Armed with enough cash, anyone could walk into a McLaren showroom and drive away with one of Woking’s finest supercars, but it takes a determined individual with deep enough pockets to have one made bespoke just for them. The company’s customisation arm McLaren Special Operations (MSO) was set up for just such a purpose, and it has just revealed its latest (well, sort of) creation, based on the 675LT.

First, a bit of history. McLaren stumbled upon success in sports car racing in 1995 (including winning the 24 Hours of Le Mans) with the F1 GTR, but purpose-built homologated race cars such as the Porsche 911 GT1 began to crowd the supposedly road car-derived GT1 class the following year. As such, the company was forced to make significant modifications to the GTR for the new FIA GT1 Championship in 1997, to make it both faster and lighter than before – just to keep pace with the others.

The resulting car bore several upgrades – including a stretched tail end that earned it the “Longtail” nickname – and while it didn’t end up winning the championship, it still proved competitive. It won five out of the 11 rounds and finished second and third at Le Mans that year, with the distinctive Gulf Oil and Davidoff-sponsored GTC Racing car ending up behind the winning TWR Porsche WSC-95 prototype.

McLaren channeled the spirit of the Longtail with the 675LT – a faster, more serious version of the 650S with a longer active rear spoiler/airbrake. But one buyer wanted to take the idea of a Longtail-aping modern McLaren and run with it, and MSO duly delivered with this striking 1,000-hour build.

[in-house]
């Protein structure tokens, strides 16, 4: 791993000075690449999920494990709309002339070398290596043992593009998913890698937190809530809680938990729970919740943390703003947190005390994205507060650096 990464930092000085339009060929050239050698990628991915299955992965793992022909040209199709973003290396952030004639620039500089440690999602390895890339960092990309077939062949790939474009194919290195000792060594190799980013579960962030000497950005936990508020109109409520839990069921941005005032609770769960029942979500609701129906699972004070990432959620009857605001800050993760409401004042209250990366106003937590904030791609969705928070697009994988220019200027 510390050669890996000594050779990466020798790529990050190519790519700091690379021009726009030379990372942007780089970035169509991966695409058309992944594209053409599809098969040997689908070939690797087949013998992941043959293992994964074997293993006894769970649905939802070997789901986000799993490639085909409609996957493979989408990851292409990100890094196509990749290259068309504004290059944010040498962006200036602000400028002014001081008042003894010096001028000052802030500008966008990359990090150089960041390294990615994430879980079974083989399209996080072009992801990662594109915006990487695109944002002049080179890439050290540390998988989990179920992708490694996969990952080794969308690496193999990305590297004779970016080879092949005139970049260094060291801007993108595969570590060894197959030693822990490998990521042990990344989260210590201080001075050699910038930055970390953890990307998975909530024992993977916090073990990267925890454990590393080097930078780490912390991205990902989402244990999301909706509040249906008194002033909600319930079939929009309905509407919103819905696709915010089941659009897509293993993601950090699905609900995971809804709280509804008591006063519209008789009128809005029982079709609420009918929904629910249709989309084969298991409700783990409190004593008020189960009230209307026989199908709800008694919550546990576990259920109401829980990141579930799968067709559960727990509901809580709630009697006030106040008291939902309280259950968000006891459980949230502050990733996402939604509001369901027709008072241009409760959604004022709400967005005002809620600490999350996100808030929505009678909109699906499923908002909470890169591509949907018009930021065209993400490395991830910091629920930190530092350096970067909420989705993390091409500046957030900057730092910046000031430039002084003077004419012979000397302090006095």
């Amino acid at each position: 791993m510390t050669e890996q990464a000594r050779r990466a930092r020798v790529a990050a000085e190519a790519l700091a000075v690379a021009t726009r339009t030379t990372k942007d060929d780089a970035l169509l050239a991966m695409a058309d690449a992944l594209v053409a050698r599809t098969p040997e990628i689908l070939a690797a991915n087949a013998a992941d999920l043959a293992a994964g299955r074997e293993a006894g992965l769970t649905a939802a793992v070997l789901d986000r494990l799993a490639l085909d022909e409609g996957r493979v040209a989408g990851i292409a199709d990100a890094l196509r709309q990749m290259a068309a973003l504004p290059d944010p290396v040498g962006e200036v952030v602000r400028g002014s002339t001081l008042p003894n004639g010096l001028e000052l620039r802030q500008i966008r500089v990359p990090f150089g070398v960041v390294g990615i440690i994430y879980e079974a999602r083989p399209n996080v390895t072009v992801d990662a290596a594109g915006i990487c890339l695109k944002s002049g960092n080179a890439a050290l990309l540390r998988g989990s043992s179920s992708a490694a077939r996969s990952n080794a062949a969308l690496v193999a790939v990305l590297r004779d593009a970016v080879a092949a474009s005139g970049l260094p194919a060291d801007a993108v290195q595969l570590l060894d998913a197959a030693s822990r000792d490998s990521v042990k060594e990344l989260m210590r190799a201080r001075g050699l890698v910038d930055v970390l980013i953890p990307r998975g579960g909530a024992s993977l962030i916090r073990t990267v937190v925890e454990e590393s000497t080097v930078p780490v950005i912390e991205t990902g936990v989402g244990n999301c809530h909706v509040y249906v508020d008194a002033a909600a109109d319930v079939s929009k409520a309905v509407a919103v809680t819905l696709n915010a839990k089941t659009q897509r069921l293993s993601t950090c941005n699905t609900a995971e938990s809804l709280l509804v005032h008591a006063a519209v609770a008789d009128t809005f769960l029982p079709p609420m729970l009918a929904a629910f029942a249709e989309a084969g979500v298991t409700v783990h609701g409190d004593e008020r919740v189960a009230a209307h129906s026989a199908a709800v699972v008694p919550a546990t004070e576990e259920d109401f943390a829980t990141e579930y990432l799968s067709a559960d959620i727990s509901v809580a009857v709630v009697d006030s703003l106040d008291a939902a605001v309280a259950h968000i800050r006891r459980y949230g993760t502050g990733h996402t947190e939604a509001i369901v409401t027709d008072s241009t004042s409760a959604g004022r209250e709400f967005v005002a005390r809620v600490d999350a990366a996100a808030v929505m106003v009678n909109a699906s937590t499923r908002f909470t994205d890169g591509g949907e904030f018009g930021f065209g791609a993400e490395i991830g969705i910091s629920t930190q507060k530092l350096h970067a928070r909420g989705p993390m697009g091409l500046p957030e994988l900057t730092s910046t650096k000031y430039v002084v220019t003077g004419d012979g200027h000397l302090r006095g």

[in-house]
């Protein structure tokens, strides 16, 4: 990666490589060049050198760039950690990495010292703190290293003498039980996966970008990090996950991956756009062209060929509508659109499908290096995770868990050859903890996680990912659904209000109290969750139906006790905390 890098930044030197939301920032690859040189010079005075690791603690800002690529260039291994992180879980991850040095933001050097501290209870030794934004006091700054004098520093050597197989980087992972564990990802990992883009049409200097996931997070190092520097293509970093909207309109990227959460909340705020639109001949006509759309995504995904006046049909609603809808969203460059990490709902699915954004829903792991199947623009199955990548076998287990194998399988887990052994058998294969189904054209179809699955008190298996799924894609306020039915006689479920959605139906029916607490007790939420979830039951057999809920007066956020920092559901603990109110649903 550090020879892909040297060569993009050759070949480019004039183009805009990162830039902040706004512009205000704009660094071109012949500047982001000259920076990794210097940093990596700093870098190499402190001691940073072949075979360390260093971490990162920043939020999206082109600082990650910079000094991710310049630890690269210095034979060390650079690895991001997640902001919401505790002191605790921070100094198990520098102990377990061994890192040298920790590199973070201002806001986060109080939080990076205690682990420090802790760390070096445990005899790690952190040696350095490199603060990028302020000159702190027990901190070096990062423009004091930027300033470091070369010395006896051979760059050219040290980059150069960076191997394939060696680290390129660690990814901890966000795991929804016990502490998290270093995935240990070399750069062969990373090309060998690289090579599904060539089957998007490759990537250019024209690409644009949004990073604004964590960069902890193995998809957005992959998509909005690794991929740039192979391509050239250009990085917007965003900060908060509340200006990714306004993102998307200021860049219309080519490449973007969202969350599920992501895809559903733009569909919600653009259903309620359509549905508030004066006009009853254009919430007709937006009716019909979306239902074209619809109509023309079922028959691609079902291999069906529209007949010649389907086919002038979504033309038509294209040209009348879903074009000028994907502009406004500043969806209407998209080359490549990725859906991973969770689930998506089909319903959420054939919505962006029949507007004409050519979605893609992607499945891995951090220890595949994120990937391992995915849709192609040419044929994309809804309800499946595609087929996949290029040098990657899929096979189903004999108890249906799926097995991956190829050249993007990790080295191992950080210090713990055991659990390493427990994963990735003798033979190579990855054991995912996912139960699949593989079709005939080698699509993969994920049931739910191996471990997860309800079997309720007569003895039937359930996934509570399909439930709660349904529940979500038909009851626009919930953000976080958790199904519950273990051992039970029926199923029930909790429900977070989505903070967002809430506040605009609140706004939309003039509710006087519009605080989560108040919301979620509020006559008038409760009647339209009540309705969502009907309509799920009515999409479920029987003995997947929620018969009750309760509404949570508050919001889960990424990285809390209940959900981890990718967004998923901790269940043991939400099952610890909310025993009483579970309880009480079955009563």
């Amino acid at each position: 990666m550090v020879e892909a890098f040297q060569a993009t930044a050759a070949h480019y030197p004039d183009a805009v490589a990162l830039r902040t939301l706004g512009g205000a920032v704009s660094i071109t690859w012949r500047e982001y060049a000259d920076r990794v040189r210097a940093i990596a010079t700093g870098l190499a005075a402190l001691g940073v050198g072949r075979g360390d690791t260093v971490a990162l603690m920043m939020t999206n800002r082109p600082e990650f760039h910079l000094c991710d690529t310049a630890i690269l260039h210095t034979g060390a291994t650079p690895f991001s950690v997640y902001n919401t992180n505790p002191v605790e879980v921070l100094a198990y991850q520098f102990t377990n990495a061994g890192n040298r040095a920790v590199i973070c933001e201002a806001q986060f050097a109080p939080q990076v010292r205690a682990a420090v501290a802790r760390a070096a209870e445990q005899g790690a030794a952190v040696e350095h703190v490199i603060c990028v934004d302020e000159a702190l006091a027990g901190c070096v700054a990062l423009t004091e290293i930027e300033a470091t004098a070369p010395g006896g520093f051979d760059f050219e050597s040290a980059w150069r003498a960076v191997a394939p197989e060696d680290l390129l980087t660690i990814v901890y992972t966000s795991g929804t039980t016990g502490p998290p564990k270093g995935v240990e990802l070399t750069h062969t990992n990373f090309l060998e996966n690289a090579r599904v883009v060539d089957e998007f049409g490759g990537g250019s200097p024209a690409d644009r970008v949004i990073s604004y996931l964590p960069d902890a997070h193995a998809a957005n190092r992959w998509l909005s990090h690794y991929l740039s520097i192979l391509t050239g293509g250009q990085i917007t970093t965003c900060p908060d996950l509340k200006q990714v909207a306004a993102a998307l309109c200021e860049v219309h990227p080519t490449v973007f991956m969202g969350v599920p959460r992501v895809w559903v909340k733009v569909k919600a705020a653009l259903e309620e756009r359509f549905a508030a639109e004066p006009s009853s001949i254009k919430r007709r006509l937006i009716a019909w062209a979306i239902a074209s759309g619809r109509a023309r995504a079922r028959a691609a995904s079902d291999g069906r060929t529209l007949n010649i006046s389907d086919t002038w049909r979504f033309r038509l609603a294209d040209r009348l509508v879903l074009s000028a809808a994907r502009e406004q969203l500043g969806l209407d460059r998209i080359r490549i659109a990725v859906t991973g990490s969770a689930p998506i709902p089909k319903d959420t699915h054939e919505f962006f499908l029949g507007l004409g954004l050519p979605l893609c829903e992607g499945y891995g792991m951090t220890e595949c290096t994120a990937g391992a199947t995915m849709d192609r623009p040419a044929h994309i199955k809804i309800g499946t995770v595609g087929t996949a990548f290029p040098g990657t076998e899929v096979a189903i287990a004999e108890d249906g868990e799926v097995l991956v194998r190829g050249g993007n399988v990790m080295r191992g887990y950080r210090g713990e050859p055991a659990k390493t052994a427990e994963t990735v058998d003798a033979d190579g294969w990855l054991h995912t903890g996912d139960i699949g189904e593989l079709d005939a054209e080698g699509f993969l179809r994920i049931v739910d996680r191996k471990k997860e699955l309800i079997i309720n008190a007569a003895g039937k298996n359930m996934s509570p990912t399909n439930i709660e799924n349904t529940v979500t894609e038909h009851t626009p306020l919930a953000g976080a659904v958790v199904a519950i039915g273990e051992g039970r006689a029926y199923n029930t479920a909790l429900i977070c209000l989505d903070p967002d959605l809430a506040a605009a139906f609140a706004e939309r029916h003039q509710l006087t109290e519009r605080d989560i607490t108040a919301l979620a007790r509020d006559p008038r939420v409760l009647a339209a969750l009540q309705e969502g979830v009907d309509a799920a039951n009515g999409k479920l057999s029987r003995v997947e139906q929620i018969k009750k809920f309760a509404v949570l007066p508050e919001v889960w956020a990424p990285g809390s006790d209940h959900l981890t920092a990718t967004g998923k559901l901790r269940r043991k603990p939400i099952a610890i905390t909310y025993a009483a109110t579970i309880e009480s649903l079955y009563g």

Around 800 of those hours came from painting and airbrushing the unique light blue, black and red livery, created with agreement from Gulf Oil International for use on the car. The theme is continued through the Dayglo Orange 20-inch multi-spoke alloy wheels, while louvered front wings, roof scoop upgrade and carbon fibre airbrake from the MSO options range have also been fitted.

Inside, the wheels’ orange hue is slathered on the sill badges bearing the customer’s initials, which can also be found embroidered in blue on the MSO Bespoke racing seats – upholstered in Carbon Black Alcantara. Elsewhere, the handling and powertrain knobs on the Active Dynamics Panel are finished in Gulf Blue, and the air vent bezels and starter button surround in Gulf Orange. The MSO Defined seat belts are also orange.

“Transforming the existing car from its original single colour paintwork to a tribute to the McLaren F1 GTR ‘Longtail’ in Gulf Racing livery was incredibly demanding in its own right, but was only part of the brief,” said MSO managing director Ansar Ali. “We also replaced numerous standard 675LT components with MSO parts and further personalised the car to clearly identify it with its owner.”

It’s the latter bits that give away the owner of the car. While McLaren did not specifically mention his name, those initials spell out “TTJ” – this stands for Tunku Temenggong Johor, the title of Johor prince Tunku Idris Iskandar Ismail. Those of you who indulge in supercar spotting will be familiar with the car, which has been seen both on his Instagram profile and on public roads in Malaysia since late last year.

The rest of the mechanicals remain unchanged, so TTJ’s 675LT continues to use a 3.8 litre twin-turbocharged V8 that produces 675 PS and 700 Nm of torque, as well as a seven-speed dual-clutch transmission. So equipped, it will blitz the zero-to-100 km/h mark in just 2.9 seconds before hitting a top speed of 330 km/h.

The Johor royal family has long had a penchant for automobiles – check out some of the examples from the collection of Sultan Ibrahim Ismail and Tunku Mahkota Johor Tunku Ismail Sultan Ibrahim.